Thus his Private Stories I could easily be compared with Gregory Crewdson's pictures from the cycle Dream House. In both, the aim is to create constellations in which psychologically and emotionally charged tensions between cinematic-photographic situations and the actors shown in them occur. The differentiated references to positions whose names could also serve as examples of opposing directions in photography since the 1970s do not, however, in any way prove a pluralistic concept in the development of Robert F. Hammerstiel's work thus far. Instead, they communicate two aspects which on the one hand characterise the artist's work and on the other provide clear evidence for one of the most widespread discourses in recent photography and art theory concerned mainly with the dissolution of the previously existing diametric opposition between objectively documented reality and a staged model of reality. For is not Hammerstiel himself a virtuoso player on the theme of where the ”reference to the real” coincides with the ”paradoxes in the testimony to the real” and the reality of a scenario?

Do not his photographs, films and installations show just how images have lost their unequivocal effect in all directions? This phenomenon was discussed for the first time in 2003 by Thomas Weski. As a reaction to William Eggleston's series Los Alamos he affirmed the effect of a careful stage-management on his ”direct confrontation with the world”10) .Thus the author describes the phenomenon of changes in effect made by positions in American colour photography of the 1970s, in particular, as they began to tend towards subtly arranged photographs between image and reality, between invented scenarios and existing situations, thanks to the successive perfect artistic constructions of authenticity in the works of Jeff Wall or Andreas Gursky.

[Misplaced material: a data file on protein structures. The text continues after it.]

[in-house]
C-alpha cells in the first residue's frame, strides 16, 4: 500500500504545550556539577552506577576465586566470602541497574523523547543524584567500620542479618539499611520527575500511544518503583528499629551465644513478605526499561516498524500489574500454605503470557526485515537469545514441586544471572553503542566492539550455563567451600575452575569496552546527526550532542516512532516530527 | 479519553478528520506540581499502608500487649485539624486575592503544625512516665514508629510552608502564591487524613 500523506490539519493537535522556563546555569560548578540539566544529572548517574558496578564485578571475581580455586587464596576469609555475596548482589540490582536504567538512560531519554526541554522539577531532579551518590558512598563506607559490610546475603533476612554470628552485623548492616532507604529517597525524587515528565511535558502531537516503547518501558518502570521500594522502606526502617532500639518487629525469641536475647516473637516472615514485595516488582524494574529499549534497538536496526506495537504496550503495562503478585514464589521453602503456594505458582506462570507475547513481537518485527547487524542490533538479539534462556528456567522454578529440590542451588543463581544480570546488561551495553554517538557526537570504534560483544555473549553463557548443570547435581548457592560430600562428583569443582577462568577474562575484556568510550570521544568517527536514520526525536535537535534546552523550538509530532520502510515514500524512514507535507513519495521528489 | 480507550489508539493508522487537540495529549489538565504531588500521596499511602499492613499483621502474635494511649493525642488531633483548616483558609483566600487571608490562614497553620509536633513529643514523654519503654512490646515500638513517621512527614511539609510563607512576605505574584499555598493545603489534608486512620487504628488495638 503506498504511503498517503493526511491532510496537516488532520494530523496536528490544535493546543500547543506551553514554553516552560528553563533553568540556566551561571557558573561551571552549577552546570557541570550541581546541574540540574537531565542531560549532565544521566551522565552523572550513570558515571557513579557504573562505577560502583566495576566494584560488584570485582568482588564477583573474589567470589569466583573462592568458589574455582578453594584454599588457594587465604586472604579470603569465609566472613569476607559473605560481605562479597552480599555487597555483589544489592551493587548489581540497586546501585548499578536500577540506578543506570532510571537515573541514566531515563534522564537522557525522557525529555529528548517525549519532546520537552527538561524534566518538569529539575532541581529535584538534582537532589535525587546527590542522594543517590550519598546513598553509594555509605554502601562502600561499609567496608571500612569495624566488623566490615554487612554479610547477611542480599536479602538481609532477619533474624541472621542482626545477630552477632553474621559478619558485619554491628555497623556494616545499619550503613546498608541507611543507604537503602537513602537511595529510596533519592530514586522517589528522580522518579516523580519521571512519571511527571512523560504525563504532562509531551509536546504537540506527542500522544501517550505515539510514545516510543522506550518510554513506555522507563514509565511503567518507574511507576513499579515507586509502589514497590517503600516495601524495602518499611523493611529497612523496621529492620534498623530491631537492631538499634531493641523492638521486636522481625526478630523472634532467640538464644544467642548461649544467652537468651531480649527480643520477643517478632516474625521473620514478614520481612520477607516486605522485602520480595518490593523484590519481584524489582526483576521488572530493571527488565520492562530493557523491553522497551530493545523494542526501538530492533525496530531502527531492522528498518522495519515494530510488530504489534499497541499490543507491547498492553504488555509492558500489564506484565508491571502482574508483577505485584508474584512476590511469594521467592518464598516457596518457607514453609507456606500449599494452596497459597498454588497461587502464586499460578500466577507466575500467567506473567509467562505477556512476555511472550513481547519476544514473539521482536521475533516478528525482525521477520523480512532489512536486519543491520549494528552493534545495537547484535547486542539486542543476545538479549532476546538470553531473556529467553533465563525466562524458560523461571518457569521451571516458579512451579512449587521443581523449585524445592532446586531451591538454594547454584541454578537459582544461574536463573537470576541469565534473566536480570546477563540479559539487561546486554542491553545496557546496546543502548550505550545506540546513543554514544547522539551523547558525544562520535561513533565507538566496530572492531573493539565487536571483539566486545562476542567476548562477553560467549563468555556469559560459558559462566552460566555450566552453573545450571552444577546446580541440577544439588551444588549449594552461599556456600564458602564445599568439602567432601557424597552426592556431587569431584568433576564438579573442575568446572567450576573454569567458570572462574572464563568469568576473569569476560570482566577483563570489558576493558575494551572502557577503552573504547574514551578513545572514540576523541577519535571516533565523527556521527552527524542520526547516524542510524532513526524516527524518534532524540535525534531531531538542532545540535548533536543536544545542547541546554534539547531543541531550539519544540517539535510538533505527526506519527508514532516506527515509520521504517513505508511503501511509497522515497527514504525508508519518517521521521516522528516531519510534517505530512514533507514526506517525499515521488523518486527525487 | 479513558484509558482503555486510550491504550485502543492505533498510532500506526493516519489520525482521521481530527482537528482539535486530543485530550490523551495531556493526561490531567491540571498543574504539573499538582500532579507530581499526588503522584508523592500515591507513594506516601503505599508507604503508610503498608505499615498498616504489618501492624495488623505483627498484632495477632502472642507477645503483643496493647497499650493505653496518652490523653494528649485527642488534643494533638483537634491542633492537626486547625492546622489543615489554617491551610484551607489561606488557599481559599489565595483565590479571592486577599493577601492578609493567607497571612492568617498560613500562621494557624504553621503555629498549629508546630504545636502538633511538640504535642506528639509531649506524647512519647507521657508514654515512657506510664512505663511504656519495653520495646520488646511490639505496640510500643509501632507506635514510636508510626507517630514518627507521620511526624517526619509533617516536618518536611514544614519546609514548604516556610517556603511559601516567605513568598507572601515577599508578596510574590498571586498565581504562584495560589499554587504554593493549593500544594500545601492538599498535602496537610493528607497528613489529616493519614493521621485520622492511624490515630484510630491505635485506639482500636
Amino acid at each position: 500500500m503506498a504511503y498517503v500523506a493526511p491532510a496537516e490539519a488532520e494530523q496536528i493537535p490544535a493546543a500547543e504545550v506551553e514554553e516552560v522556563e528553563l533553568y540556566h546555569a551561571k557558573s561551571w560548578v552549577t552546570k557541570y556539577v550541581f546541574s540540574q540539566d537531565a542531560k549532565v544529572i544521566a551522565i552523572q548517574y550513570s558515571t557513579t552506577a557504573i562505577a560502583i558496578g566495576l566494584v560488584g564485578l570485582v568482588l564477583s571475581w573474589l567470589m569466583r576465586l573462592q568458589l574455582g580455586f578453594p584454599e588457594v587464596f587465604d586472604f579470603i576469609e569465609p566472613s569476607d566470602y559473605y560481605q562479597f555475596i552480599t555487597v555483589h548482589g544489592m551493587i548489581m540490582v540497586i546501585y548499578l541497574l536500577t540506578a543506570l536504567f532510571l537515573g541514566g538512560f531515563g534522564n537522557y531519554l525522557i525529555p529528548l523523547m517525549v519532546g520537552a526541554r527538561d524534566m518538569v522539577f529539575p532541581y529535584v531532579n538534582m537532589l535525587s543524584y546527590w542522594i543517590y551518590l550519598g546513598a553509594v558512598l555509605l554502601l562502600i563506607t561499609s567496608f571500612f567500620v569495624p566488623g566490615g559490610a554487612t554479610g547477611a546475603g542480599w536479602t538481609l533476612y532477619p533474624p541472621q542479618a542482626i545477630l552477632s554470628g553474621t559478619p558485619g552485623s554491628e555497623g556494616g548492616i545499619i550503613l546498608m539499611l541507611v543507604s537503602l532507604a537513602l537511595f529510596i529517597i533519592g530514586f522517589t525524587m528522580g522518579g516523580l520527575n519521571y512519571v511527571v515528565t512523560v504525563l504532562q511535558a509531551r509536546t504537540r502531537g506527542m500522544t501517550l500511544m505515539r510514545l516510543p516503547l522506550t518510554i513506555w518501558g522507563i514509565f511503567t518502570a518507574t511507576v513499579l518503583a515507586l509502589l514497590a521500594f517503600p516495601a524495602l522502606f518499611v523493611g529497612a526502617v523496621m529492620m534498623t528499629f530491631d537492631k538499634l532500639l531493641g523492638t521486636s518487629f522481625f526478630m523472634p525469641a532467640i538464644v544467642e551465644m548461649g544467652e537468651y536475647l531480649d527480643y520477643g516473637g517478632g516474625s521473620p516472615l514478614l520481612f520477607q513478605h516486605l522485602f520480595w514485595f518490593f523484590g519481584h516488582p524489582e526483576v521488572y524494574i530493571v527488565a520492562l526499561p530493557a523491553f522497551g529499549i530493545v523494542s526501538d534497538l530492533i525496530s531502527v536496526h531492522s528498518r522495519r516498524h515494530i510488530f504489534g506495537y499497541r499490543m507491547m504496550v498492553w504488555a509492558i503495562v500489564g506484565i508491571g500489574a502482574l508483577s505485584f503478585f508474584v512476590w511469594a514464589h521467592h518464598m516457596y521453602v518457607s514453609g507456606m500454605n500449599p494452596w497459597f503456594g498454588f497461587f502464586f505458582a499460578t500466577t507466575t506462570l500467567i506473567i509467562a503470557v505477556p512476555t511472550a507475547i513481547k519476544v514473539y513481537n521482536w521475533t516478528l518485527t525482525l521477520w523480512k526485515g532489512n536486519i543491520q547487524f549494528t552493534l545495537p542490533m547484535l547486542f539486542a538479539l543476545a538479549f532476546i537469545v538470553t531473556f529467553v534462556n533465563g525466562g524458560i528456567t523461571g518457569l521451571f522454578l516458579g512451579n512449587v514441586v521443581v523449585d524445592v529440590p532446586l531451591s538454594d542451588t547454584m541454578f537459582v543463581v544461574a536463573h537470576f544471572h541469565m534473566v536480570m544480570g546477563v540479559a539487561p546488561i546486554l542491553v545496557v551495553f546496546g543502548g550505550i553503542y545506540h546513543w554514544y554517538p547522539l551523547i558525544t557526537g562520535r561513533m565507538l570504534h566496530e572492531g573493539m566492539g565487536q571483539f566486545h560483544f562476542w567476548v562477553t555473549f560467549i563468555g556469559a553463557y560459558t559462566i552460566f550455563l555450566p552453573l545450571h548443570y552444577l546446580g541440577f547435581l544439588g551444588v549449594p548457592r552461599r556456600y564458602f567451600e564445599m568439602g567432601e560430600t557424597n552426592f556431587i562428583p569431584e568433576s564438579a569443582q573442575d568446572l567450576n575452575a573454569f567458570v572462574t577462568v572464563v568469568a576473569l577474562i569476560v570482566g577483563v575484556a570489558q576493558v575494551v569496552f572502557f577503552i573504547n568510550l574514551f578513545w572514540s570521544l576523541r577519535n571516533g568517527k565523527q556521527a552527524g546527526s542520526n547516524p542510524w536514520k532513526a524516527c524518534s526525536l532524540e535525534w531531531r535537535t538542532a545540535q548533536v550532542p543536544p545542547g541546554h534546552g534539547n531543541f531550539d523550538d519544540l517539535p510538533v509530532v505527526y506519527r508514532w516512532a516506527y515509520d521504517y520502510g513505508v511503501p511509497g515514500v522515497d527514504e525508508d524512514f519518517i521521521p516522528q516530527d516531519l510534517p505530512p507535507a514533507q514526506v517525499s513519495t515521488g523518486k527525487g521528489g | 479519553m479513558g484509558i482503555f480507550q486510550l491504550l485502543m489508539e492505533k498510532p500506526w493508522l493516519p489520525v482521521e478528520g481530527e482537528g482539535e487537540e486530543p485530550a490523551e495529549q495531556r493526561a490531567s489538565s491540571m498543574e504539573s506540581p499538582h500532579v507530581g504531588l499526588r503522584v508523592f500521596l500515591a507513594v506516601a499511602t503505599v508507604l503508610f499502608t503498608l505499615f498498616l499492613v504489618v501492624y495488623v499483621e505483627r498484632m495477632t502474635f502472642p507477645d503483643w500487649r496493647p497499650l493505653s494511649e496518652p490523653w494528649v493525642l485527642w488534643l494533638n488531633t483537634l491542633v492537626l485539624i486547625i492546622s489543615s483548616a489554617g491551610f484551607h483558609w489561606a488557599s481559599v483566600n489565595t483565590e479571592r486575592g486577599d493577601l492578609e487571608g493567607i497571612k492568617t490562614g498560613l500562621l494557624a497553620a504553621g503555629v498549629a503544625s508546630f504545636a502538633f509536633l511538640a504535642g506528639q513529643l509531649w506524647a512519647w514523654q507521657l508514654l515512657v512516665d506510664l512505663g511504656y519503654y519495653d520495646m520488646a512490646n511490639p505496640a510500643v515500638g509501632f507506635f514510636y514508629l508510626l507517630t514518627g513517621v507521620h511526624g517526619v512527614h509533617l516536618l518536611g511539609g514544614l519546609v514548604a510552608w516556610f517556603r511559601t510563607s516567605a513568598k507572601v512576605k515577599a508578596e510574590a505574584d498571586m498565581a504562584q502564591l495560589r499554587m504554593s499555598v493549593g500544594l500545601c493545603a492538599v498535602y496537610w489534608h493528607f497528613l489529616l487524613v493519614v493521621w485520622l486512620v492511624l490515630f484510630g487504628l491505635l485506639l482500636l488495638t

Robert F. Hammerstiel places himself clearly in this field of discourse not just with individual pictures but with the sequence of his groups of works thus far. In this he is just as much a ”realist” as he is a ”stage-manager”. He occupies a terrain operating between fiction and reality and fills this gap between reality and imagination with precise interpretations of our lives, our everyday concerns, our dreams, longings and hopes. Thus he creates images which in the sense of the introductory quote by Paul Strand really do ”express the causes of which they are the result”11).

  1. Peter Zawrel: Poesie, Kritik und Ironie. In: Bernd Schulz (ed.): Robert F. Hammerstiel. Glücksfutter. (Heidelberg: Kehrer, 1998), pp. 32–39.
  2. Elfriede Jelinek: Unruhiges Wohnen. In: ibid, pp. 6–9.
  3. Robert F. Hammerstiel: Stand-Orte. Exhibition catalogue. (Vienna: Niederösterreichisches Landesmuseum; Frankfurt: Kunstverein, 1988), no p.
  4. Robert F. Hammerstiel: Vergiss Mozart. Mediale Reflexionen über Distanz und Nähe. Exhibition catalogue. (Salzburg: Museum der Moderne, 2006), p. 12.
  5. Peter Zawrel: Poesie, Kritik und Ironie, p. 36.
  6. Robert F. Hammerstiel: Vergiss Mozart, p. 12.
  7. Robert F. Hammerstiel: Der Stand der Dinge. Österreich. Exhibition catalogue. (Linz: Neue Galerie; Heidelberg: Kunstverein; Odense: Museet for Fotokunst, et al, 1991).
  8. Heinz Liesbrock (ed.): Joachim Brohm. Ruhr. Fotografien 1980–1983. (Botrop: Josef Albers Museum Quadrat; Göttingen: Steidl, 2007), p.16.
  9. Cf. Jörg Sasse: Vierzig Fotografien 1984–1991. (Darmstadt: Museum auf der Mathildenhöhe; Munich: Schirmer/Mosel, 1992).
  10. Thomas Weski: Entwurf einer Vorstellung. In: Thomas Weski (ed.): William Eggleston. Los Alamos. (Zurich, Berlin, New York: Scalo, 2003), p. 173.
  11. Quoted from Heinz Liesbrock (ed.): Joachim Brohm, p. 18.

Martin Hochleitner